11. Jul 11, 2008 #10
    Hmm...is it like an additional downward force from her arm? That's the only thing I can think of...Air resistance? but I think I'm supposed to ignore air resistance. I haven't the slightest clue...another hint, perhaps? Haha I'm sorry :
     
  12. Jul 11, 2008 #11

    alphysicist

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    One end of the rope is pulling on her (because she is pulling down on it, it pulls up on her). Where is the other end of the rope at?
     
  13. Jul 11, 2008 #12
    Oh! That makes sense! The other end of the rope is going to be going down as she pulls herself up. I don't understand how I would incorporate that into the equation though..So if the tension pulls up on her, that means whatever she pulls with also adds to the net force?

    Fnet=T - mg + Fshe pulls with

    But then I still can't figure out T or Fshe pulls with...aren't they essentially the same?
     
  14. Jul 11, 2008 #13

    alphysicist

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    That's right, the tension and her pulling force are the same; since the pulley is massless, you assume that the tension all along the rope is the same. So one end of the rope pulls up on her, and the other end pulls up on the basket. So what do you get for the answer?
     
  15. Jul 11, 2008 #14
    She's sitting inside the basket (she and basket combined exert a downward force of 931 N), so isn't the only thing pulling her up the force applied by her arm, which equals T?

    That's what I don't understand about the problem is how you can solve for T when it equals the force applied by her arm. That's just 0. Thus, you can't subtract anything from 931 N.
     
  16. Jul 11, 2008 #15

    alphysicist

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    Imagine she's moving upwards, and someone comes along and cuts the rope that's connected to her basket; she and the basket would fall, right?. She's still holding onto her end of the rope, but the end tied to the basket is also pulling up on her, so there are two tension forces pulling upwards. The fact that those two tension forces are coming from the same rope does not make any difference.

    So from the force diagram, with those three forces (two tensions and the weight) you can find the tension. And then, as you said the force applied from her arm is equal to the tension.
     
  17. Jul 11, 2008 #16
    Wait, I think there might be a miscommunication on which end she is pulling on...I have it like this: (the corners of the rope are obviously curved around the pulley, but being on a computer has its limitations by drawing with normal symbols. periods are only for spacing purposes)

    ........... __ __ __
    ...........|.(pulley).|
    ...........|.............|
    ...........|.............| <- I thought the girl was pulling up on this free end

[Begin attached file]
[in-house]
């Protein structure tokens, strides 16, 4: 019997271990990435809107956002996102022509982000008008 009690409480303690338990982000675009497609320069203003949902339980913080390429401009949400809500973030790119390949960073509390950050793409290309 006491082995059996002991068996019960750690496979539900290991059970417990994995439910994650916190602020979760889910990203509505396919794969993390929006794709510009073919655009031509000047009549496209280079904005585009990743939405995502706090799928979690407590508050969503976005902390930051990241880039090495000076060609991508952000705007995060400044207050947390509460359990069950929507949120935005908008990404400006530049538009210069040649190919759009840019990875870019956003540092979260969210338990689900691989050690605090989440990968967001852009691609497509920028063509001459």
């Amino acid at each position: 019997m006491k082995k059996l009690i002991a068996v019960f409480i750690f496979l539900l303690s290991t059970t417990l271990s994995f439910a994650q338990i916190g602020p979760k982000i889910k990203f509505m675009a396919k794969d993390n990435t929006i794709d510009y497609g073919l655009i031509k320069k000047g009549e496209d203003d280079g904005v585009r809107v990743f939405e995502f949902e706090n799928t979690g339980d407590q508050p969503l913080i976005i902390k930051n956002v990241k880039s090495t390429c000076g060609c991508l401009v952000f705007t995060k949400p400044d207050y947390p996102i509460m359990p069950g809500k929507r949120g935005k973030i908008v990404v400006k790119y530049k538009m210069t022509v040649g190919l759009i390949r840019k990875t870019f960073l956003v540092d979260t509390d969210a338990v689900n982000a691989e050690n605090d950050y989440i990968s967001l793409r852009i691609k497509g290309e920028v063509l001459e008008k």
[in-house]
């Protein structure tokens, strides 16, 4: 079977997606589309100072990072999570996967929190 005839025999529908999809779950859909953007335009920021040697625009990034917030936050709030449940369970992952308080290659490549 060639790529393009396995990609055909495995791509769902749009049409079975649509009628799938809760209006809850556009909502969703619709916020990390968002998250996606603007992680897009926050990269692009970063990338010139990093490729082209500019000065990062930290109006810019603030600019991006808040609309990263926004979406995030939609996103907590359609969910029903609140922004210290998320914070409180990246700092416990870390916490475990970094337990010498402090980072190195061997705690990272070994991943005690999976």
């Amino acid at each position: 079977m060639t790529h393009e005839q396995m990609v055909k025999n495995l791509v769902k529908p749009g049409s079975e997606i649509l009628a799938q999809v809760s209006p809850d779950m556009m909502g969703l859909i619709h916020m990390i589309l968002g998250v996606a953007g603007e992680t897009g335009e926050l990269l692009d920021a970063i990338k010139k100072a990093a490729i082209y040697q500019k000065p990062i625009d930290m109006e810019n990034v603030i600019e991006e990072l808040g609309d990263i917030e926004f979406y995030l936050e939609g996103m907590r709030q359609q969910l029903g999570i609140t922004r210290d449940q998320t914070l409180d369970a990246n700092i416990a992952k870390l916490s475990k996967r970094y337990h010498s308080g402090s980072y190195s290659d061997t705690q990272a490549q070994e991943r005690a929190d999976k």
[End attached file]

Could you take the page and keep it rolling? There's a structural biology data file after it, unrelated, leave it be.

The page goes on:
GIRL IN BASKET
     
  18. Jul 11, 2008 #17

    alphysicist

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    Doesn't she have to pull down on the rope? Which means the rope is pulling up on her?

    But yes, if I'm seeing your diagram correctly I agree with it. The rope is attached to the object (girl+basket) at two places, so acting on the object are two upward tension forces, and also the weight force downwards. As you said earlier, the acceleration is zero for this part so these three forces must sum to zero. What equation do you get from the force diagram, including just these three forces?
     
  19. Jul 11, 2008 #18
    Eep, I meant to have my diagram only show that one end of the rope is attached to the girl inside the basket and the other end is hanging free...does that change anything?
     
  20. Jul 11, 2008 #19
    Ah, it's almost 4 AM where I am and I have an exam tomorrow morning...I was just wondering if there's any other hints you could give me just because I don't think I'm grasping what I need to figure out. I realize thats the whole point of a physics problem but I've been working on this for hours which is way longer than what it should be. I'd really appreciate it. Thanks
     
  21. Jul 11, 2008 #20

    alphysicist

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    Here is what you originally had that was giving the incorrect answer:

    The tension in the rope is equal to her pulling force. On the object (girl+basket), there is one tension force T upwards, and a weight force of 931 N downwards, so we say T-931=0 (since her acceleration is zero). So T=931, and therefore her pulling force is 931 N.

    Now the above work is not right, but it's very close. The only problem in the reasoning is that there is not one tension, there are two tension forces upwards, and so both tensions have to appear in the equation. With just a few changes to the above work, you can get the right answer. What do you get?